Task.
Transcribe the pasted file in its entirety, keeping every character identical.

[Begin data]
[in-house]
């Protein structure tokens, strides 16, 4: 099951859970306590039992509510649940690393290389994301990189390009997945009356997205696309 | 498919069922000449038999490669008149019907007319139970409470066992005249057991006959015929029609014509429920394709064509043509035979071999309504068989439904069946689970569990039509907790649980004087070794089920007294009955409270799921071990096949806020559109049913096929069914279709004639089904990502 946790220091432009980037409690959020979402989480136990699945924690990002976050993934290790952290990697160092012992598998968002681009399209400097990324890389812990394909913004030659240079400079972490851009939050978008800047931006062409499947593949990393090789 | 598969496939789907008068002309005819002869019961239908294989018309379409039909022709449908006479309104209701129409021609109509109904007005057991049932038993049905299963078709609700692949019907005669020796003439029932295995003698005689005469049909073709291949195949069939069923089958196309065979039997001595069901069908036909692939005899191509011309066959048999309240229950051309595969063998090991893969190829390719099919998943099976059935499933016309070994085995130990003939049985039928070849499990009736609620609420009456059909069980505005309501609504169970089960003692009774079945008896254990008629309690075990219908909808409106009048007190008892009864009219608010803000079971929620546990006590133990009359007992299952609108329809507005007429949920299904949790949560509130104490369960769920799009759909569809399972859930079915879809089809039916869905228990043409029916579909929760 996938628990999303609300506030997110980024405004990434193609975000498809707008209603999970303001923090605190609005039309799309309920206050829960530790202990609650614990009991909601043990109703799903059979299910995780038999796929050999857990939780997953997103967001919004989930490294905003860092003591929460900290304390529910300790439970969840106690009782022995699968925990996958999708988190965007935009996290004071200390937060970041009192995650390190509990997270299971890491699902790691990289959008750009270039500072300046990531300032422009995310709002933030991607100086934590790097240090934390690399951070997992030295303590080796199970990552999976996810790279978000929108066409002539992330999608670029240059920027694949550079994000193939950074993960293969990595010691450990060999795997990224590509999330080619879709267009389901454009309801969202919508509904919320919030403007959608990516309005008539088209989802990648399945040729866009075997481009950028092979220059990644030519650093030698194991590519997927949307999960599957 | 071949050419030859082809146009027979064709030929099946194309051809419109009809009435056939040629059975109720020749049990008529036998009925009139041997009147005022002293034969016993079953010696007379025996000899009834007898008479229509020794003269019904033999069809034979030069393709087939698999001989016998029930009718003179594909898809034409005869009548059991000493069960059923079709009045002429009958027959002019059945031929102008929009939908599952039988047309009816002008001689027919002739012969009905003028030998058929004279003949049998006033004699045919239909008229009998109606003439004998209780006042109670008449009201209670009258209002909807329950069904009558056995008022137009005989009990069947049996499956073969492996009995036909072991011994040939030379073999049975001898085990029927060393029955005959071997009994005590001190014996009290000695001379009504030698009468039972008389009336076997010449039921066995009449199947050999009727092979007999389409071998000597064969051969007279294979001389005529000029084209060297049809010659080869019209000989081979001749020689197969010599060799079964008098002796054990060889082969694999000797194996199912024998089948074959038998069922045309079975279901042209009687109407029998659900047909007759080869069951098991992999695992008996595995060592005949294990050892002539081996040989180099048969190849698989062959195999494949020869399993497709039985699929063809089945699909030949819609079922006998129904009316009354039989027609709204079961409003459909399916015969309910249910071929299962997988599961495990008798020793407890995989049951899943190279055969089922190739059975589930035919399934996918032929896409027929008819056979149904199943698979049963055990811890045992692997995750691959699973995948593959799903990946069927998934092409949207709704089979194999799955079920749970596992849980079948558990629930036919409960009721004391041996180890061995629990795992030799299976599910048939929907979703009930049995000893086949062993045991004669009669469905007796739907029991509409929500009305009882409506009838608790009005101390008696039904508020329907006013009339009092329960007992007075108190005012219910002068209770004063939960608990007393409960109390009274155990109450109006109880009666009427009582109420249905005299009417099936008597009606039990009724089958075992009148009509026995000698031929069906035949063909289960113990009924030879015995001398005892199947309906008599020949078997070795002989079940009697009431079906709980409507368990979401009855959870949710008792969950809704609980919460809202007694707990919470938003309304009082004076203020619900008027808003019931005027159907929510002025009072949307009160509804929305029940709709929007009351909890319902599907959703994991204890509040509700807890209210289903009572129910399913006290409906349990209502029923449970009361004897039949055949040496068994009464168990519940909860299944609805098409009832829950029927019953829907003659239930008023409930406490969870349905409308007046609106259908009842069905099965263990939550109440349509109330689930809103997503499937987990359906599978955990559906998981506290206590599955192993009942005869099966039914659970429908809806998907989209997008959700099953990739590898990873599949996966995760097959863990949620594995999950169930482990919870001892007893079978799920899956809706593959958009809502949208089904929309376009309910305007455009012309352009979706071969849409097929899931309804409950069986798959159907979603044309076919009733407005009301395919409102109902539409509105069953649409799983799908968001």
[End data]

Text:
[in-house]
């Protein structure tokens, strides 16, 4: 099951859970306590039992509510649940690393290389994301990189390009997945009356997205696309 | 498919069922000449038999490669008149019907007319139970409470066992005249057991006959015929029609014509429920394709064509043509035979071999309504068989439904069946689970569990039509907790649980004087070794089920007294009955409270799921071990096949806020559109049913096929069914279709004639089904990502 946790220091432009980037409690959020979402989480136990699945924690990002976050993934290790952290990697160092012992598998968002681009399209400097990324890389812990394909913004030659240079400079972490851009939050978008800047931006062409499947593949990393090789 | 598969496939789907008068002309005819002869019961239908294989018309379409039909022709449908006479309104209701129409021609109509109904007005057991049932038993049905299963078709609700692949019907005669020796003439029932295995003698005689005469049909073709291949195949069939069923089958196309065979039997001595069901069908036909692939005899191509011309066959048999309240229950051309595969063998090991893969190829390719099919998943099976059935499933016309070994085995130990003939049985039928070849499990009736609620609420009456059909069980505005309501609504169970089960003692009774079945008896254990008629309690075990219908909808409106009048007190008892009864009219608010803000079971929620546990006590133990009359007992299952609108329809507005007429949920299904949790949560509130104490369960769920799009759909569809399972859930079915879809089809039916869905228990043409029916579909929760 996938628990999303609300506030997110980024405004990434193609975000498809707008209603999970303001923090605190609005039309799309309920206050829960530790202990609650614990009991909601043990109703799903059979299910995780038999796929050999857990939780997953997103967001919004989930490294905003860092003591929460900290304390529910300790439970969840106690009782022995699968925990996958999708988190965007935009996290004071200390937060970041009192995650390190509990997270299971890491699902790691990289959008750009270039500072300046990531300032422009995310709002933030991607100086934590790097240090934390690399951070997992030295303590080796199970990552999976996810790279978000929108066409002539992330999608670029240059920027694949550079994000193939950074993960293969990595010691450990060999795997990224590509999330080619879709267009389901454009309801969202919508509904919320919030403007959608990516309005008539088209989802990648399945040729866009075997481009950028092979220059990644030519650093030698194991590519997927949307999960599957 | 071949050419030859082809146009027979064709030929099946194309051809419109009809009435056939040629059975109720020749049990008529036998009925009139041997009147005022002293034969016993079953010696007379025996000899009834007898008479229509020794003269019904033999069809034979030069393709087939698999001989016998029930009718003179594909898809034409005869009548059991000493069960059923079709009045002429009958027959002019059945031929102008929009939908599952039988047309009816002008001689027919002739012969009905003028030998058929004279003949049998006033004699045919239909008229009998109606003439004998209780006042109670008449009201209670009258209002909807329950069904009558056995008022137009005989009990069947049996499956073969492996009995036909072991011994040939030379073999049975001898085990029927060393029955005959071997009994005590001190014996009290000695001379009504030698009468039972008389009336076997010449039921066995009449199947050999009727092979007999389409071998000597064969051969007279294979001389005529000029084209060297049809010659080869019209000989081979001749020689197969010599060799079964008098002796054990060889082969694999000797194996199912024998089948074959038998069922045309079975279901042209009687109407029998659900047909007759080869069951098991992999695992008996595995060592005949294990050892002539081996040989180099048969190849698989062959195999494949020869399993497709039985699929063809089945699909030949819609079922006998129904009316009354039989027609709204079961409003459909399916015969309910249910071929299962997988599961495990008798020793407890995989049951899943190279055969089922190739059975589930035919399934996918032929896409027929008819056979149904199943698979049963055990811890045992692997995750691959699973995948593959799903990946069927998934092409949207709704089979194999799955079920749970596992849980079948558990629930036919409960009721004391041996180890061995629990795992030799299976599910048939929907979703009930049995000893086949062993045991004669009669469905007796739907029991509409929500009305009882409506009838608790009005101390008696039904508020329907006013009339009092329960007992007075108190005012219910002068209770004063939960608990007393409960109390009274155990109450109006109880009666009427009582109420249905005299009417099936008597009606039990009724089958075992009148009509026995000698031929069906035949063909289960113990009924030879015995001398005892199947309906008599020949078997070795002989079940009697009431079906709980409507368990979401009855959870949710008792969950809704609980919460809202007694707990919470938003309304009082004076203020619900008027808003019931005027159907929510002025009072949307009160509804929305029940709709929007009351909890319902599907959703994991204890509040509700807890209210289903009572129910399913006290409906349990209502029923449970009361004897039949055949040496068994009464168990519940909860299944609805098409009832829950029927019953829907003659239930008023409930406490969870349905409308007046609106259908009842069905099965263990939550109440349509109330689930809103997503499937987990359906599978955990559906998981506290206590599955192993009942005869099966039914659970429908809806998907989209997008959700099953990739590898990873599949996966995760097959863990949620594995999950169930482990919870001892007893079978799920899956809706593959958009809502949208089904929309376009309910305007455009012309352009979706071969849409097929899931309804409950069986798959159907979603044309076919009733407005009301395919409102109902539409509105069953649409799983799908968001």